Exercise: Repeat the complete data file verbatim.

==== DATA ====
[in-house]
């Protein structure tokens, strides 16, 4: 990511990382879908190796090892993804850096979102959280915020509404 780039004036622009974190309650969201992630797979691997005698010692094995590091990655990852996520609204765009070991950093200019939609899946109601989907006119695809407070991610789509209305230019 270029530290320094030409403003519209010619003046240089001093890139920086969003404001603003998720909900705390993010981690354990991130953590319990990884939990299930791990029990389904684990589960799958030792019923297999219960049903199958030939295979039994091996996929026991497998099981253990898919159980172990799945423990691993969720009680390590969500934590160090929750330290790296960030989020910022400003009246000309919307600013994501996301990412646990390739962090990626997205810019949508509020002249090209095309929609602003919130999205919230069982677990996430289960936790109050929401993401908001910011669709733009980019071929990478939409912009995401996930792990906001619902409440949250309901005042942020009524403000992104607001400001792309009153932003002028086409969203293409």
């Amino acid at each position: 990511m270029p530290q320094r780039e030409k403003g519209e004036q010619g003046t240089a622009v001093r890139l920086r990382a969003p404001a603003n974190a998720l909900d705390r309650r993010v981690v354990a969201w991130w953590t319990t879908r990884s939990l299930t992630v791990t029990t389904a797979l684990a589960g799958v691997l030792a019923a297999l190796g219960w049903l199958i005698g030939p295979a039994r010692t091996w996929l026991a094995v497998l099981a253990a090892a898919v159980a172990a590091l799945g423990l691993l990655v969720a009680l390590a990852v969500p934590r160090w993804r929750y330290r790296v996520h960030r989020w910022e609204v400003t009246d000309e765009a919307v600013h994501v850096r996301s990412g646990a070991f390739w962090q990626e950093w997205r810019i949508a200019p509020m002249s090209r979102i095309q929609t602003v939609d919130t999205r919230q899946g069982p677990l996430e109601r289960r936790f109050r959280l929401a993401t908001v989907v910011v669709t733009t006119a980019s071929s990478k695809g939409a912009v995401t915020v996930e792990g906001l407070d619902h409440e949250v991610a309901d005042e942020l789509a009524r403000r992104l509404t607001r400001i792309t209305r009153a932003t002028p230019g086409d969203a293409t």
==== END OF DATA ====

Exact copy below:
[in-house]
């Protein structure tokens, strides 16, 4: 990511990382879908190796090892993804850096979102959280915020509404 780039004036622009974190309650969201992630797979691997005698010692094995590091990655990852996520609204765009070991950093200019939609899946109601989907006119695809407070991610789509209305230019 270029530290320094030409403003519209010619003046240089001093890139920086969003404001603003998720909900705390993010981690354990991130953590319990990884939990299930791990029990389904684990589960799958030792019923297999219960049903199958030939295979039994091996996929026991497998099981253990898919159980172990799945423990691993969720009680390590969500934590160090929750330290790296960030989020910022400003009246000309919307600013994501996301990412646990390739962090990626997205810019949508509020002249090209095309929609602003919130999205919230069982677990996430289960936790109050929401993401908001910011669709733009980019071929990478939409912009995401996930792990906001619902409440949250309901005042942020009524403000992104607001400001792309009153932003002028086409969203293409």
């Amino acid at each position: 990511m270029p530290q320094r780039e030409k403003g519209e004036q010619g003046t240089a622009v001093r890139l920086r990382a969003p404001a603003n974190a998720l909900d705390r309650r993010v981690v354990a969201w991130w953590t319990t879908r990884s939990l299930t992630v791990t029990t389904a797979l684990a589960g799958v691997l030792a019923a297999l190796g219960w049903l199958i005698g030939p295979a039994r010692t091996w996929l026991a094995v497998l099981a253990a090892a898919v159980a172990a590091l799945g423990l691993l990655v969720a009680l390590a990852v969500p934590r160090w993804r929750y330290r790296v996520h960030r989020w910022e609204v400003t009246d000309e765009a919307v600013h994501v850096r996301s990412g646990a070991f390739w962090q990626e950093w997205r810019i949508a200019p509020m002249s090209r979102i095309q929609t602003v939609d919130t999205r919230q899946g069982p677990l996430e109601r289960r936790f109050r959280l929401a993401t908001v989907v910011v669709t733009t006119a980019s071929s990478k695809g939409a912009v995401t915020v996930e792990g906001l407070d619902h409440e949250v991610a309901d005042e942020l789509a009524r403000r992104l509404t607001r400001i792309t209305r009153a932003t002028p230019g086409d969203a293409t």